The position of a rotating shaft can also be established by the generation of a code, such as a binary code, by the use of a plurality of sets of indicator locations, each set being associated with a separate piezoelectric element. An indicator location is simply a position on a body which provides a bit of code information based on the existence or non-existence of a code-indicating unit at that position. The protrusions take up a subset of and are located in the indicator locations. A group of indicator locations, formed of an indicator location in each set, when driven past the piezoelectric elements, generates a coded signal determined by whether a protrusion exists in each set for that group.
It will be seen that such a rotary pulse generator made according to the invention provides position control with high resolution in a simple, inexpensive manner. Because of the nature of piezoelectric elements, the polarity of output pulse is indicative of the direction of movement of the protrusions. The pulses are output on two terminals which may be directly input to a CMOS logic circuit. Piezoelectric elements have been shown to have a long life, resulting in reliability. Further, pulse generators of a small size may be made, since the elements themselves may be made quite small. Manufacturing is also simplified as compared to conventional devices since there is no damage from washing after soldering of the assembly in which it is positioned.
These and other features and advantages of the present invention will because apparent from the following detailed description when read in conjunction with the associated drawings.
FIG. 1 is a side view of a first embodiment made according to the present invention.
FIG. 2 is a chart showing output signals of the embodiment of FIG. 1.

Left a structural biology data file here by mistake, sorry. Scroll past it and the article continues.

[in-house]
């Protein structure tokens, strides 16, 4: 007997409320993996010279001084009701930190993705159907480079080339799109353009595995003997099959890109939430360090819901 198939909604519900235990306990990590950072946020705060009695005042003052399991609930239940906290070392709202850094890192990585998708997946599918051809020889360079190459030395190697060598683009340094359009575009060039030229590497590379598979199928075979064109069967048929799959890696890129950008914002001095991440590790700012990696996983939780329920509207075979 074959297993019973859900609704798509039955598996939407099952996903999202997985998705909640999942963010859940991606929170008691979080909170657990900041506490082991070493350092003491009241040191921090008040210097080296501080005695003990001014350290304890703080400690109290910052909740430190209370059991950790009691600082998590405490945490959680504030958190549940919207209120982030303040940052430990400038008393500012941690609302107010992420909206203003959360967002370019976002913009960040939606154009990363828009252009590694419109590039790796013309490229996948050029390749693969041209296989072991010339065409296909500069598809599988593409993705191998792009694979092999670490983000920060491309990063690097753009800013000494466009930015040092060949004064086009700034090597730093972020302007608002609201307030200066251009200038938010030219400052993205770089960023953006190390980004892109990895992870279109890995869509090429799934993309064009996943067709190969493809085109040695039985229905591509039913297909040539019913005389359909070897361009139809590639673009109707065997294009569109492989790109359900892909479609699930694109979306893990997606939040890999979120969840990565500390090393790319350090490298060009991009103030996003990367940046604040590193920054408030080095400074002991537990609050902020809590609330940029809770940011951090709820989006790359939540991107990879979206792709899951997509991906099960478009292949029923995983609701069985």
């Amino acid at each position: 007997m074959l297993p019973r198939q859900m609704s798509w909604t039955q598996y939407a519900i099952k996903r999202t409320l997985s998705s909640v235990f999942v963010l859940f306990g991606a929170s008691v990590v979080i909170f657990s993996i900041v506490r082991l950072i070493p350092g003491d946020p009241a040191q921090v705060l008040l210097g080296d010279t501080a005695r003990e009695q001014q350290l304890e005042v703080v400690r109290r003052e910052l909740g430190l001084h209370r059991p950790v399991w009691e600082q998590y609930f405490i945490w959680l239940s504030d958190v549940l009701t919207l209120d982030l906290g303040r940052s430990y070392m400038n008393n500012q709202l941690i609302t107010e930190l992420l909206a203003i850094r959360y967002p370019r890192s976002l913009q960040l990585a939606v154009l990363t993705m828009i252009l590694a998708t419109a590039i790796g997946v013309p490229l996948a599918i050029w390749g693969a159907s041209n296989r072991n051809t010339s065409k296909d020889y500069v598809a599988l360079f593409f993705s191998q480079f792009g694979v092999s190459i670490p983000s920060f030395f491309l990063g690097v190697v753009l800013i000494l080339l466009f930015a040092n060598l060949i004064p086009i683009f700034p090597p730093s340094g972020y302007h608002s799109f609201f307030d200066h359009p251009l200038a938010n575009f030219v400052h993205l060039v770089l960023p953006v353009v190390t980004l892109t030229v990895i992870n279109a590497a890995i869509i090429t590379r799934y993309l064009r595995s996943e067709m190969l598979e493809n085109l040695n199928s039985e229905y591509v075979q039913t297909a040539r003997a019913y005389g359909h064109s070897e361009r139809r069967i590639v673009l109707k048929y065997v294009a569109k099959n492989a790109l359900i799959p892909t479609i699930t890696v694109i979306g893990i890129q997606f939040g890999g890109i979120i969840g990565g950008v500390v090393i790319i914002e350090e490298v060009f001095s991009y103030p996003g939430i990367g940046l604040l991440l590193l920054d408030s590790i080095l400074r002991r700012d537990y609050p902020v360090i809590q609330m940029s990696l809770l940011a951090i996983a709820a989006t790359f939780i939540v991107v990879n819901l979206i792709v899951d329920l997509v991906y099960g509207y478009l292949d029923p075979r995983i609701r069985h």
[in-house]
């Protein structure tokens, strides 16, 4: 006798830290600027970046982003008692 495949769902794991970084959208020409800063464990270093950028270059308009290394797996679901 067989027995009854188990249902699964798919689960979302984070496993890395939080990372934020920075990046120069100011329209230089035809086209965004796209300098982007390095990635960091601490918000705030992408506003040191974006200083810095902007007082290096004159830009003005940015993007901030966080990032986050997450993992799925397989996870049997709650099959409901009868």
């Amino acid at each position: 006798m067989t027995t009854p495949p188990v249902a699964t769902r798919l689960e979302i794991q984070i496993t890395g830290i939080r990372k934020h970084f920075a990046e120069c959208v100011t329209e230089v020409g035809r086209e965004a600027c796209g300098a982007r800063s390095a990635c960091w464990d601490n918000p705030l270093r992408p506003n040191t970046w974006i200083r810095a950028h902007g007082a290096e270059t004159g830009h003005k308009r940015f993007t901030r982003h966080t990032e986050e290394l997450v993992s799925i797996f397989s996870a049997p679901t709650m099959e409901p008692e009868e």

FIG. 3 is a schematic diagram of a circuit usable with the embodiment of FIG. 1.
FIG. 4 is a chart showing output signals of the circuit of FIG. 3.
FIG. 5 is a side view of a second embodiment made according to the invention.
FIG. 6 is a side view of yet a third embodiment of the invention.
FIG. 7 is a side view of a fourth embodiment of the invention.
FIG. 8 is a cross section taken along line 8--8 of FIG. 7.
FIG. 9 is a side cross section of a portion of a fifth embodiment made according to the invention.
FIG. 10 is a cross section taken along line 10--10 of FIG. 9.
FIG. 11 is a side view of a sixth embodiment of the invention.
FIG. 12 is a cross section of the embodiment of FIG. 11 taken along line 12--12 of that figure.
FIGS. 13 and 14 are top and side views, respectively, of the final embodiment of the invention.
Referring initially to FIGS. 1 and 2, a pulse generator 20 made according to the present invention is shown. Generator 20 is shown as a thumbwheel control which is manually operated. A thumbwheel 22 has a multiplicity of protrusions or teeth 23 extending radially from the wheel circumference. The wheel is disposed on a shaft. 24 for rotation about an axis 26 defined by the shaft. A portion of the teeth on the wheel are exposed through an opening 28 in a panel 30. Panel 30 would typically be the front control panel of an instrument which is controllable, such as for controlling the trace of an oscilloscope. It will be understood that a straight rack of teeth could also provide the same results as wheel 22.